Car dealership slapped down for unethical conduct
The Kelly Automotive Group lost yet another appeal, attempting to overturn a decision that it must return a single mother's down payment on a pickup truck. The case is Boillat v. Kelly Automotive Group, Inc. The case reads like an economically struggling single parent's nightmare. Fortunately, in these days of de-regulation and conservative politics, the story appears to have a satisfying ending.
Boillat told the court she explained over the phone to a salesman that she could spend only (her life savings of) $1700.00 and also explained that she could only afford to spend $200.00 per month on a vehicle, including " lower cost PL and PD" insurance. The salesman sent a courtesy car to pick her up, and then insisted on giving her "down payment" money to the manager, "to show that she was serious."
She picked out a truck but was then told she had to purchase "full coverage" and the dealership committed her to $150.00 per month (3/4 of her budget) for insurance. The salesman told her that he would finance the truck balance of $4852.60 over 30 months to make the payment "do-able" and Boillat was escorted to another building to sign paperwork. She was presented with an installment contract that showed a total price of $10,213.70, which included gap insurance and a service warranty, and told that the dealership would not make the sale without these items. The interest rate charged in the contract was 25%. Boillat suffered a panic attack and told the financing agent, one Melanie Pulver, that she could not afford the truck, which now came with a monthly payment of $433.00--more than twice her budget.
When she asked for a ride home, Boillat says she was told that the shuttle driver had left for the day. When the salesman and Pulver declined to give her a ride home, Boillat signed the contract and took the new truck and her kids and left, believing it was her only way to get home. At home, she called the dealership's owner, Russ Kelly, in an attempt to work matters out, however, neither he nor the manager, Gary Kelly, would return her calls. Eventually, with the help of a friend from church [who later testified in support of her account], Boillat scheduled a meeting with Kelly where the dealership agreed to rescind the purchase. It claimed, however, that the rescission was contingent on Boillat purchasing a second vehicle from Kelly Automotive, and refused to return her down payment. It registered a $6,000.00 debt from Boillat on her credit report.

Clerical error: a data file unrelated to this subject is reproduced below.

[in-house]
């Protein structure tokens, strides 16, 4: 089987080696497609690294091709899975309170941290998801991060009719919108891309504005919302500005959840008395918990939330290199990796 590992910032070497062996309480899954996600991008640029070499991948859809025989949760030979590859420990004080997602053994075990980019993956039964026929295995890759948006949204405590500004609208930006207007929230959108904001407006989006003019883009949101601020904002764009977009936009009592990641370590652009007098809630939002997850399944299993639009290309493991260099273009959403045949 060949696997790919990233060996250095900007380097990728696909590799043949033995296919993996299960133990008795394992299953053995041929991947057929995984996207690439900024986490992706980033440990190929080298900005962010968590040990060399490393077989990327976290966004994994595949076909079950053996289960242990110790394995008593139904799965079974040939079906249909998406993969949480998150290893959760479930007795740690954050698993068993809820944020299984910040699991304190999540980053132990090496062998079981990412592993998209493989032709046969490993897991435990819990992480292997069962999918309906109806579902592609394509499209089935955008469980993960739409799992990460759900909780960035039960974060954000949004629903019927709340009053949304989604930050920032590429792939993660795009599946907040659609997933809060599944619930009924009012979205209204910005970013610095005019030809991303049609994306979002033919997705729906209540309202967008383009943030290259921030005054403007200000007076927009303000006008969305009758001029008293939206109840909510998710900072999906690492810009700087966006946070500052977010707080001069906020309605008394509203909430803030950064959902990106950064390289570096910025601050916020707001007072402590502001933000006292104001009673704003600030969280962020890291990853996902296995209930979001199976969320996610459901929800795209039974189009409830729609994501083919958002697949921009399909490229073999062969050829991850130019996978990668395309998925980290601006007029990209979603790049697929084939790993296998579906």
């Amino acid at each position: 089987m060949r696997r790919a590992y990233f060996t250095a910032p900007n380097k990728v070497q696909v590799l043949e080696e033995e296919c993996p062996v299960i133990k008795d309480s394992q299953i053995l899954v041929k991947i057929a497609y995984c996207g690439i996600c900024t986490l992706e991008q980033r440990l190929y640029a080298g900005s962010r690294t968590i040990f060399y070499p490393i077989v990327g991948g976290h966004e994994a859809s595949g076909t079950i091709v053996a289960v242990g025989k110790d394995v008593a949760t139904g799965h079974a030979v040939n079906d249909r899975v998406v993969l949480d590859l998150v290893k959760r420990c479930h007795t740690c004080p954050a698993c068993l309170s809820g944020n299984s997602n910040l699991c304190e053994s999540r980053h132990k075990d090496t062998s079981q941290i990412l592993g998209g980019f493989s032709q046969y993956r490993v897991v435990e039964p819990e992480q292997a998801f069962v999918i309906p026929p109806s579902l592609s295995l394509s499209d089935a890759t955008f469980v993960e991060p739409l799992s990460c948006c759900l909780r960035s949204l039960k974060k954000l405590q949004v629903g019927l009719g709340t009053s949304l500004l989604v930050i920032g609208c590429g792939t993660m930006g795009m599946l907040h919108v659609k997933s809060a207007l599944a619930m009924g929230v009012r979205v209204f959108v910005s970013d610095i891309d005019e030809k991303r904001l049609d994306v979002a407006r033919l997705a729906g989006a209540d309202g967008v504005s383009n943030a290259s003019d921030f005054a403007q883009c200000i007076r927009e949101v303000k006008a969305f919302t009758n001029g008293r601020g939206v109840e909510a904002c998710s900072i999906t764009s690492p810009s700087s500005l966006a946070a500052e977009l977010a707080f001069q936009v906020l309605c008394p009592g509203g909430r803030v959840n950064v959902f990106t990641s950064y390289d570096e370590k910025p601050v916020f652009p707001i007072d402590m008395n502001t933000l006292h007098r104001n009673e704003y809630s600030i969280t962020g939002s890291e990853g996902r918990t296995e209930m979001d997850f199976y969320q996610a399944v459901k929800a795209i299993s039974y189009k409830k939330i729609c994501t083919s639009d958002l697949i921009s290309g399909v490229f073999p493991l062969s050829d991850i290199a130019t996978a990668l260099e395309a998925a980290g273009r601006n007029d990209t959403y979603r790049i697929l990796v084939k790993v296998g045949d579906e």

Boillat sued Kelly Automotive in Small Claims Court, and Kelly's lawyer moved the case to District Court. Boillat amended her complaint to allege a violation of the Michigan Consumer Protection Act (MCPA), and secured a judgment against Kelly. That judgment was upheld first in the Circuit Court, and two years later by the Court of Appeals. The lower court also awarded attorney fees and sanctions, finding that Kelly Automotive was attempting to "disadvantage" the Plaintiff. The Court of Appeals upheld all of the lower courts' rulings, and rejected Kelly Automotive's cynical claim that it was a mistake to allow Kelly to remove the case from Small Claims to District Court.
The Court held that while a recent decision by the Engler Majority of the Supreme Court might invalidate the application of the MCPA to car dealers, Kelly Automotive had not properly raised that affirmative defense (perhaps because even crooks didn't anticipate that the insurance-oriented activists on our Supreme Court would go that far in rejecting consumer protection). Finally, the Court rejected Kelly's claim that the sanctions and fees awarded against it were too high. The court noted that just last year, Michigan's Supreme Court had rejected a similar claim by the same dealership, pointing out that a party which pursues frivolous appeals cannot then argue about the proportionality of fees awarded against it. (the other case is Beach v. Kelly Automotive Group, Inc., 482 Mich 1101).
Perhaps if Kelly keeps it up, even the conservative justices on our Supreme Court will conclude that some level of reasonable consumer protection is justified.